"Her name is also synonymous with the fight against the NFL's Washington football team over its use of the term Redskins and its mascot.
"Now, the president of the Morning Star Institute and former member of the Carter Administration, will be known as a Presidential Medal of Freedom recipient.
"President Barack Obama named 19 honorees (including: Alvin Ailey, Isabel Allende, Tom Brokaw, James Chaney, Andrew Goodman, Michael Schwerner, Mildred Dresselhaus, John Dingell, Ethel Kennedy, Abner Mikva, Patsy Takemoto Mink, Edward Roybal, Charles Sifford, Robert Solow, Stephen Sondheim, Meryl Streep, Marlo Thomas, and Stevie Wonder) on November 10 to receive the nation’s highest civilian honor. . . ."
Harjo, Cheyenne and Muscogee, also represents the Native American Journalists Association on the board of directors of Unity: Journalists for Diversity.
The HistoryMakers, a Chicago-based organization that records oral histories of successful African Americans, including a substantial number of journalists, will receive $1.6 million to add 2,000 interviews to its video oral history project, Shannon Schuyler, president of the PwC Charitable Foundation, Inc., announced on Nov. 8.
Schuyler made the announcement from a stage at the Library of Congress, where 450 participants in the project gathered to celebrate a decision by the library to incorporate the current oral histories into its collections. They also served as the audience for an upcoming PBS show in which NPR's Michele Norris interviewed PBS' Gwen Ifill, a longtime supporter of the project, about her life. The project has named about 2,600 HistoryMakers, Julieanna Richardson, founder and executive director, told Journal-isms.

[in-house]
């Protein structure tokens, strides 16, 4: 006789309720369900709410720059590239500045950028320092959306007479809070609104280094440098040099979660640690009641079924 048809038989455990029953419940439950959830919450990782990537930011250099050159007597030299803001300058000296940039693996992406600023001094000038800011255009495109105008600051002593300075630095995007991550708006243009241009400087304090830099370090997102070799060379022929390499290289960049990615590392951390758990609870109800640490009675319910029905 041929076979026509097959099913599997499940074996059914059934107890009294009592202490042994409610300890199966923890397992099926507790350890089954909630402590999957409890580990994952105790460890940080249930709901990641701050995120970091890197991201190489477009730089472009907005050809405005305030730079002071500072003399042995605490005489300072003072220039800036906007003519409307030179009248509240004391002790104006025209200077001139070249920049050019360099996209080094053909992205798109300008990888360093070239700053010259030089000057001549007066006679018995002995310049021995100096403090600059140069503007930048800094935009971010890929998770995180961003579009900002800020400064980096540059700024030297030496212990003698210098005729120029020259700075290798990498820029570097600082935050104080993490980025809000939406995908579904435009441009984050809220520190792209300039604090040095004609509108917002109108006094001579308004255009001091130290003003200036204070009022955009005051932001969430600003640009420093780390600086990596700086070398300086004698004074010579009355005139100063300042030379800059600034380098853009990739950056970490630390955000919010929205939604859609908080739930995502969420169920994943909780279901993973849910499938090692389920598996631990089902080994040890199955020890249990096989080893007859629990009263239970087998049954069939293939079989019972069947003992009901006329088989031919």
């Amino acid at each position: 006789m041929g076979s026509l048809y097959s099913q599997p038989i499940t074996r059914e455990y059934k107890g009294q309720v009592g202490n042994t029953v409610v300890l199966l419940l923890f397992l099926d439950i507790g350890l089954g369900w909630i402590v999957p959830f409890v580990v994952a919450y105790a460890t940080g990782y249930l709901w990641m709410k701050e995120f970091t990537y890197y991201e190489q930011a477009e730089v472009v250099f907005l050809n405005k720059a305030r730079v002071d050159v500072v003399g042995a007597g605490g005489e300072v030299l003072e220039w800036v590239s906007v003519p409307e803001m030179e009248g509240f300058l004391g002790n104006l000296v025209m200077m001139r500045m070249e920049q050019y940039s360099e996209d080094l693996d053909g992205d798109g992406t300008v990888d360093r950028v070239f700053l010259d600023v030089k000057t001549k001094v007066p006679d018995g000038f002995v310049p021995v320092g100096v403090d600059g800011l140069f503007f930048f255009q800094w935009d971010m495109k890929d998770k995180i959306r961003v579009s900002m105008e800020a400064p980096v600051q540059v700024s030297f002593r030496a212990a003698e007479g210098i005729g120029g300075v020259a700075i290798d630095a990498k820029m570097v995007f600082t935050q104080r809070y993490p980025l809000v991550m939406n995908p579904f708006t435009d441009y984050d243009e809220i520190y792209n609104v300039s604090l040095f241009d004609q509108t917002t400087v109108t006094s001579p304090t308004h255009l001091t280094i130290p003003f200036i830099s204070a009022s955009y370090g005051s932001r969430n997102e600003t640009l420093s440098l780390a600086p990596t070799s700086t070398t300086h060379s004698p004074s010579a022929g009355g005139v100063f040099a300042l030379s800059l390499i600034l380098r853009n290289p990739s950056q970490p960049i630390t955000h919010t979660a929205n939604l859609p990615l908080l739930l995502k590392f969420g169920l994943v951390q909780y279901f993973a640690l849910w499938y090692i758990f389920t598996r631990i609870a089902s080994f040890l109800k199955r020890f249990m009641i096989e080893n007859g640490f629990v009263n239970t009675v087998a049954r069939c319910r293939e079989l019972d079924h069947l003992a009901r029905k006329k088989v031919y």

Among the 450 black achievers present were Attorney General Eric H. Holder Jr.; the Rev. Jesse Jackson; lawyer and presidential friend Vernon Jordan, presidential adviser Valerie Jarrett; and singer Dionne Warwick. At least 50 media figures were present.
According to the HistoryMakers website, "In 2009, Herb and Sheran Wilkins provided The HistoryMakers with a gift to interview 150 of the nation's top African American MediaMakers. The goal of the MediaMakers initiative is to increase the current interview collection within the MediaMakers category from 200 to a total of 350 interviews and to digitize, encode, transcribe, index and catalog the MediaMakers oral history interviews. . . ."
In explaining her company's grant, Schuyler wrote Monday for the Huffington Post, "It's not just a matter of setting the record straight. Certainly, we must tell the untold stories of the innumerable achievements of African Americans in every realm of American life — the arts, sports, medicine, education, science, the media, business and government — despite the obstacles and challenges.
"But more importantly, we must support an educational philosophy and tools that systematically help them both understand and acquire the fundamental skills they will need to succeed personally and professionally: goal-setting, the ability to communicate effectively, financial literacy. Every student must believe in his potential for success; every student needs role models with whom she can identify and strive to emulate; and every student needs to feel encouraged to aspire to positions of responsibility and leadership. . . ."